Parnell won what is known as a “2255 hearing” for federal code, which allows federal detainees to file a lawsuit if they can show that their sentence violated the US Constitution or United States law.
According to his lawyers, Parnell will make two claims of infectious assistance to the council, both of which “focus on his fundamental right to a fair and impartial jury.” The first is that his legal counsel could not go on strike for good cause because jurors heard people died of a salmonella outbreak related to the Peanut Corporation of America, and second, that the legal counsel did not seek a change in the company because of the overwhelming publicity and juror bias around the case.
Regarding sharing more information ahead of the February 24 hearing, Parnell’s attorneys say the government knows enough, including the names of the four main witnesses – the four attorneys who represented Parnell in court – their general strategy and media files .
They find that at a 2255 hearing, Parnell has the “burden of proving the claims.” “If the court were to allow the government’s motion, Mr. Parnell would have to file his entire case three weeks before the hearing,” the appellate lawyers wrote “The government might – even likely – have nothing to reveal. Mr Parnell’s disclosure would give the government three weeks to seek and find disproving witnesses and exhibits, who would then attempt to supplement their lists for the reasons stated. This would run the clock, meaning that if Mr Parnell were also to look for refuting witnesses to attack the refuting government witnesses, he would likely run out of time. “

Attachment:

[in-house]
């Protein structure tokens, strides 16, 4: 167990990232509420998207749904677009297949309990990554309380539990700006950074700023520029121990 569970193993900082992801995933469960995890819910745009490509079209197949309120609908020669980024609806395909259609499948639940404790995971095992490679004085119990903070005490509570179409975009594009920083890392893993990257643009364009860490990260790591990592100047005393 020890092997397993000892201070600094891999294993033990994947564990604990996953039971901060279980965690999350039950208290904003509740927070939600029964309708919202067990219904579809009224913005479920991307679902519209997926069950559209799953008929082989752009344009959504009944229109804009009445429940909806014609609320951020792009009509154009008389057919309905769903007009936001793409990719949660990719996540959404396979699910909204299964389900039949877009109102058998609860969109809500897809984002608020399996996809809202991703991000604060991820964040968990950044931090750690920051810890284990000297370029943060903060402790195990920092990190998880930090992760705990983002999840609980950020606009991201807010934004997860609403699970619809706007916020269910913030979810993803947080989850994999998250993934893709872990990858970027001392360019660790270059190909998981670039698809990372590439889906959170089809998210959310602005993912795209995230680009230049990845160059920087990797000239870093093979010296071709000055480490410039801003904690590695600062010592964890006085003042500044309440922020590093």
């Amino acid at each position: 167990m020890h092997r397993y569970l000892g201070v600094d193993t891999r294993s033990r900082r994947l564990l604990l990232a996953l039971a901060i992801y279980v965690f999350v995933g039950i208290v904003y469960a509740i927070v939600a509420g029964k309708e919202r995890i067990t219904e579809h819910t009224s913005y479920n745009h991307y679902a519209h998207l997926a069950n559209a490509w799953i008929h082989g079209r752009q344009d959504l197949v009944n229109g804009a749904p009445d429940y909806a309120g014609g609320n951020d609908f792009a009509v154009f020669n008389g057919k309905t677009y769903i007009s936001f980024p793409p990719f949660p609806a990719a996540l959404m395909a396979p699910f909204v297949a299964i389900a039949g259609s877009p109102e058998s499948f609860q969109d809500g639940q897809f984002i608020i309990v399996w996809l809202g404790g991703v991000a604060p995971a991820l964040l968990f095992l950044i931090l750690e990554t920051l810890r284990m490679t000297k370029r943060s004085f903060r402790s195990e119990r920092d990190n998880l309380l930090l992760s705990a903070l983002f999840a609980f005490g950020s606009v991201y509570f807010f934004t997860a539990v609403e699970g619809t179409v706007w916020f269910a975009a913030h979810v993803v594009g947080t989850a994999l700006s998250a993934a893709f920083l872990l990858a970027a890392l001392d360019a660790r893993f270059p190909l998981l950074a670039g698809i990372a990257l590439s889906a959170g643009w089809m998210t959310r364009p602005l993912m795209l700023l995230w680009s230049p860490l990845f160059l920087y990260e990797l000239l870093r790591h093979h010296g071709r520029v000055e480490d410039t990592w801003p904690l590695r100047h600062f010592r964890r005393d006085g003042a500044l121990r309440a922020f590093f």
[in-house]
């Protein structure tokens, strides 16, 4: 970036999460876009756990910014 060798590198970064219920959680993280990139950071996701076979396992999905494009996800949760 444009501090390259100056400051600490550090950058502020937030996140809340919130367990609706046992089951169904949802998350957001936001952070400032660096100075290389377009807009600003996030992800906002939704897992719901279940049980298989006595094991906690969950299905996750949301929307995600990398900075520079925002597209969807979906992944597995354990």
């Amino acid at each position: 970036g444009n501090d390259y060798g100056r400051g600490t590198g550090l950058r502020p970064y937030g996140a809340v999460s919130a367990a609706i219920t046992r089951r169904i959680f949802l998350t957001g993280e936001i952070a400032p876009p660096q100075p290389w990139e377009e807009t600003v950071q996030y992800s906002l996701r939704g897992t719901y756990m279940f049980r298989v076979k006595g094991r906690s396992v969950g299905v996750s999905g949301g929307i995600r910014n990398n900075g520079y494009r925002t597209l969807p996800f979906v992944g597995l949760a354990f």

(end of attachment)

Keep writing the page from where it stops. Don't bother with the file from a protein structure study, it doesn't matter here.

They insist that nothing in any of the rules requires such pre-hearing disclosure, and the government has not said what would be achieved at a planning conference.
In its response to Parnell’s attorneys, the government argued that trading in witness and exhibition lists would not bring any benefit, nor would it “start an arms race.” And the DOJ said the prediction that it had nothing to disclose was completely speculative.
Also during the pre-hearing skirmish, Parnell’s attorneys asked the judge to instruct the clerk to provide them with copies of the jury questionnaires that were cursed at the 2014 jury.
Stewart Parnell and his peanut broker brother Michael Parnell are the only PCA law enforcement subjects remaining in federal custody. Michael Parnell, 61, has 11 years to 20 years in prison. He is being held in Federal Prison in Fort Dix, New Jersey. He’s not part of 2255’s claim, which his brother has been filing since 2019.
Three other former PCA executives were released from federal custody after serving 3 to 6 years.
The outbreak associated with PCA criminal convictions resulted in thousands of illnesses and at least nine deaths. However, no one was charged with these deaths. The 76-count charge in the early 2013 case resulted in convictions of the Parnell brothers for multiple federal crimes of fraud, conspiracy, and the launch of adulterated foods.
(To sign up for a free subscription to Food Safety News, Click here.)